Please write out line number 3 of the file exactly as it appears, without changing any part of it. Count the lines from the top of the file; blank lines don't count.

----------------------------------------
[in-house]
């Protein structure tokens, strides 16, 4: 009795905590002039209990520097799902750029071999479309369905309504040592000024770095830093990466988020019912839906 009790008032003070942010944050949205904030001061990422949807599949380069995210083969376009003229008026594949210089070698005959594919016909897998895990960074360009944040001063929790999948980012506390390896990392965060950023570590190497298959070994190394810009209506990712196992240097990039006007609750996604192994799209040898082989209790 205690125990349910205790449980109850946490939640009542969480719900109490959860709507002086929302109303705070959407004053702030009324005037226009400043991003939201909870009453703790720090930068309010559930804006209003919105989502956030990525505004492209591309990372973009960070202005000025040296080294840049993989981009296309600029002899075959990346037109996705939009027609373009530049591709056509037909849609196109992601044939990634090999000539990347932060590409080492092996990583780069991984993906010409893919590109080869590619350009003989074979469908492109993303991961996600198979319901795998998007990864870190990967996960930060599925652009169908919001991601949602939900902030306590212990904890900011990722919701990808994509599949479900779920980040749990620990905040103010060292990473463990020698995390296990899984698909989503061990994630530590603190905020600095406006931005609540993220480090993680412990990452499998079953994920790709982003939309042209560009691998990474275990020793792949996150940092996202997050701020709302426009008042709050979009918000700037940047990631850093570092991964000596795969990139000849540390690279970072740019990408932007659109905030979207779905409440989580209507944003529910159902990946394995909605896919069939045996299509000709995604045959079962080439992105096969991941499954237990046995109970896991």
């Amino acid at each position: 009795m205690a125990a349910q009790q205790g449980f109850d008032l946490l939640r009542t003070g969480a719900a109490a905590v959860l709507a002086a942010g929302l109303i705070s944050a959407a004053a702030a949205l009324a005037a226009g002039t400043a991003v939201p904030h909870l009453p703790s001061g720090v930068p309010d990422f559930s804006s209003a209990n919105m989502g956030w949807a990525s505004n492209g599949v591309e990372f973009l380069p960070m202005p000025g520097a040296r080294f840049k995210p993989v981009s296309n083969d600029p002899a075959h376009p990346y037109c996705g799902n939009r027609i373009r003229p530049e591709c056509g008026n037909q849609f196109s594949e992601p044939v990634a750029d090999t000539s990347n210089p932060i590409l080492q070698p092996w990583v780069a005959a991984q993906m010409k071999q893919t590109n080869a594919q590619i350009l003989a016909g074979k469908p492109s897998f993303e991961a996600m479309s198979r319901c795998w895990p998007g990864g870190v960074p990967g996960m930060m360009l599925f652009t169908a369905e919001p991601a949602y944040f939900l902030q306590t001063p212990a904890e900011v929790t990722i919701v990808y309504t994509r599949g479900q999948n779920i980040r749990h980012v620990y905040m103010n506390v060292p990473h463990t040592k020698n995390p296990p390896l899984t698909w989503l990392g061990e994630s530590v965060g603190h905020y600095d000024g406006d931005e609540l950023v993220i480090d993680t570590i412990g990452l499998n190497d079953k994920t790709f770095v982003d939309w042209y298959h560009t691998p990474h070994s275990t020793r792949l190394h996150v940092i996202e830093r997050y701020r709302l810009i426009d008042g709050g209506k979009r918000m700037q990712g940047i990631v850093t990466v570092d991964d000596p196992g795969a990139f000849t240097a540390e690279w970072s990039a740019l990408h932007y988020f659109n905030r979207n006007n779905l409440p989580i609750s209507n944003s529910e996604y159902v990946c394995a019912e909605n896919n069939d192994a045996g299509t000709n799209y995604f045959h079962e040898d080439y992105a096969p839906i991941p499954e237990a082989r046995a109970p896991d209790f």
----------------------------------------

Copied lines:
């Amino acid at each position: 009795m205690a125990a349910q009790q205790g449980f109850d008032l946490l939640r009542t003070g969480a719900a109490a905590v959860l709507a002086a942010g929302l109303i705070s944050a959407a004053a702030a949205l009324a005037a226009g002039t400043a991003v939201p904030h909870l009453p703790s001061g720090v930068p309010d990422f559930s804006s209003a209990n919105m989502g956030w949807a990525s505004n492209g599949v591309e990372f973009l380069p960070m202005p000025g520097a040296r080294f840049k995210p993989v981009s296309n083969d600029p002899a075959h376009p990346y037109c996705g799902n939009r027609i373009r003229p530049e591709c056509g008026n037909q849609f196109s594949e992601p044939v990634a750029d090999t000539s990347n210089p932060i590409l080492q070698p092996w990583v780069a005959a991984q993906m010409k071999q893919t590109n080869a594919q590619i350009l003989a016909g074979k469908p492109s897998f993303e991961a996600m479309s198979r319901c795998w895990p998007g990864g870190v960074p990967g996960m930060m360009l599925f652009t169908a369905e919001p991601a949602y944040f939900l902030q306590t001063p212990a904890e900011v929790t990722i919701v990808y309504t994509r599949g479900q999948n779920i980040r749990h980012v620990y905040m103010n506390v060292p990473h463990t040592k020698n995390p296990p390896l899984t698909w989503l990392g061990e994630s530590v965060g603190h905020y600095d000024g406006d931005e609540l950023v993220i480090d993680t570590i412990g990452l499998n190497d079953k994920t790709f770095v982003d939309w042209y298959h560009t691998p990474h070994s275990t020793r792949l190394h996150v940092i996202e830093r997050y701020r709302l810009i426009d008042g709050g209506k979009r918000m700037q990712g940047i990631v850093t990466v570092d991964d000596p196992g795969a990139f000849t240097a540390e690279w970072s990039a740019l990408h932007y988020f659109n905030r979207n006007n779905l409440p989580i609750s209507n944003s529910e996604y159902v990946c394995a019912e909605n896919n069939d192994a045996g299509t000709n799209y995604f045959h079962e040898d080439y992105a096969p839906i991941p499954e237990a082989r046995a109970p896991d209790f």